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Tough new penalties for breaches of health and safety laws


The Sentencing Council has introduced new guidelines that could see much higher fines or even prison sentences imposed on construction companies and individuals who breach health and safety laws.

As the Health and Safety Executive may start to ramp up prosecutions following last year’s new CDM regulations, this is a further indication of how seriously health and safety law is being taken – and rightly so.

Eye-watering fines of up to £10 million or two years in custody will be possible for serious breaches.

Lack of knowledge

Although construction employers know health and safety is important, many are still unaware of the guidelines, and how they could be applied.

However, there is a simple way for employers to minimise the risk of these tough new sentences – which is to understand and comply with CDM and other relevant construction-related regulations.

We all want to see people stay safe on site and not have their health harmed. Putting the right procedures in place, as outlined in the regulations and guidance, is the best way to do that.

On the flip-side, if someone is seriously injured on site and the employer has failed to put the necessary procedures in place to minimise health and safety risks, they could be held responsible and face a hefty fine or even imprisonment.

Evidence that could be taken into account when assessing high culpability could be failure to comply with recognised industry standards, such as the CDM Guidance documents 

Possible fines for health and safety breaches under the new sentencing guidelines

High culpability – high level of harm (harm category 1)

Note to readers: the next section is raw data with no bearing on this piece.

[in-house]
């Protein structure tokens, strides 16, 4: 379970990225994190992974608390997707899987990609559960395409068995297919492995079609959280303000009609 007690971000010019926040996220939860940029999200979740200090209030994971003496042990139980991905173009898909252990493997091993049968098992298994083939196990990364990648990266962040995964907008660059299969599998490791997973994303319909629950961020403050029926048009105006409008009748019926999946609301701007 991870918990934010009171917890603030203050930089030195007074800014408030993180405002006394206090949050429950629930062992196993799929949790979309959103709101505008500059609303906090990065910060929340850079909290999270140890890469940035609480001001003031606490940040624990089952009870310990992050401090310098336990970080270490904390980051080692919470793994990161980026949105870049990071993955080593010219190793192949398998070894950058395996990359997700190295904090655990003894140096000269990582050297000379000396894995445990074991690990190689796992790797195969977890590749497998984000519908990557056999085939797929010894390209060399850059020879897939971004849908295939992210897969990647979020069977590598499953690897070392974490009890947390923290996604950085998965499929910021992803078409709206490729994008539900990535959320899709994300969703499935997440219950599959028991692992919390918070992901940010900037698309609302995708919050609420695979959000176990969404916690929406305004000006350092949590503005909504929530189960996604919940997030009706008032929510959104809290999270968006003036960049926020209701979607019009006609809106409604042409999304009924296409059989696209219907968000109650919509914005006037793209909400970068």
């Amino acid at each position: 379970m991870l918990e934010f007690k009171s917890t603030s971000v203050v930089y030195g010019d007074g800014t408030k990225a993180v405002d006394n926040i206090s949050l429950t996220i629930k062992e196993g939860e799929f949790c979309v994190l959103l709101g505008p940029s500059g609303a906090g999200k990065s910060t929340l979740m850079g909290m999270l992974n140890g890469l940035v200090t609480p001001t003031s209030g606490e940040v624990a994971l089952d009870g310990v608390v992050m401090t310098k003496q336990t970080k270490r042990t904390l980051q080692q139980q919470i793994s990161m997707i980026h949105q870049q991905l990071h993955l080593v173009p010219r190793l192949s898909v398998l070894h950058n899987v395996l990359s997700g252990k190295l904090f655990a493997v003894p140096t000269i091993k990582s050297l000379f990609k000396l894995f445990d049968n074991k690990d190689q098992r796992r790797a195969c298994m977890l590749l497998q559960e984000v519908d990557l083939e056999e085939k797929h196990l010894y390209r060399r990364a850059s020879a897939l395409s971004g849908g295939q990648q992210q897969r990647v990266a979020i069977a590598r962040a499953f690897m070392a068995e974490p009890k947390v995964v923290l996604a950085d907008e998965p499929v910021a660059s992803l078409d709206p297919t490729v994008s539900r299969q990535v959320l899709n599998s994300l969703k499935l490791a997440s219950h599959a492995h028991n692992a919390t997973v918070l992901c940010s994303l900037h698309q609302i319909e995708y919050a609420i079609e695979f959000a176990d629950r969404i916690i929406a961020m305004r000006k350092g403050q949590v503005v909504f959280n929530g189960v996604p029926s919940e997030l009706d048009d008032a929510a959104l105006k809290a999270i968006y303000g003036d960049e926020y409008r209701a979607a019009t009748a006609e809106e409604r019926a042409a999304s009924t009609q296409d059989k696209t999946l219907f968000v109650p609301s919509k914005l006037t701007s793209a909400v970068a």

Organisation size  Starting point for fine      
 Large (turnover £50m+) £2.4m
 Medium (turnover £10m-£50m) £950,000
 Small (turnover £2m-£10m) £250,000
 Micro (turnover up to £2m) £160,000

How CITB can help

The CDM Wizard app is there to help develop construction phase plans for small projects from your smart phone. It can even make you aware of significant construction risks.

The industry guidance to the CDM Regulations can be downloaded here. The app has been downloaded 50,000 times, and the documents 150,000 times, which means many companies have already found them useful in their own planning.

Responding to the guidelines

It isn’t just a case of being aware the new sentencing guidelines exist. It is about responding to them and making a difference.

The advent of average speed cameras alongside roadworks has, at last, changed drivers’ behaviour when tempted to drive too quickly. Similarly, these sentencing guidelines could drive further improvement in health and safety on construction sites.

For individual companies, fines like these could be the difference between staying in business or facing bankruptcy. But the penalties are also there to encourage companies to re-assess the risk to their businesses and commit to further improving standards.

Our industry is getting safer and we are starting to reduce the risk of occupational diseases. These new sentencing guidelines are tough, but they are there to make sure that we all take health and safety seriously.

So, get informed about the Regulations, get informed about the new guidelines and let’s make construction even safer and healthier.


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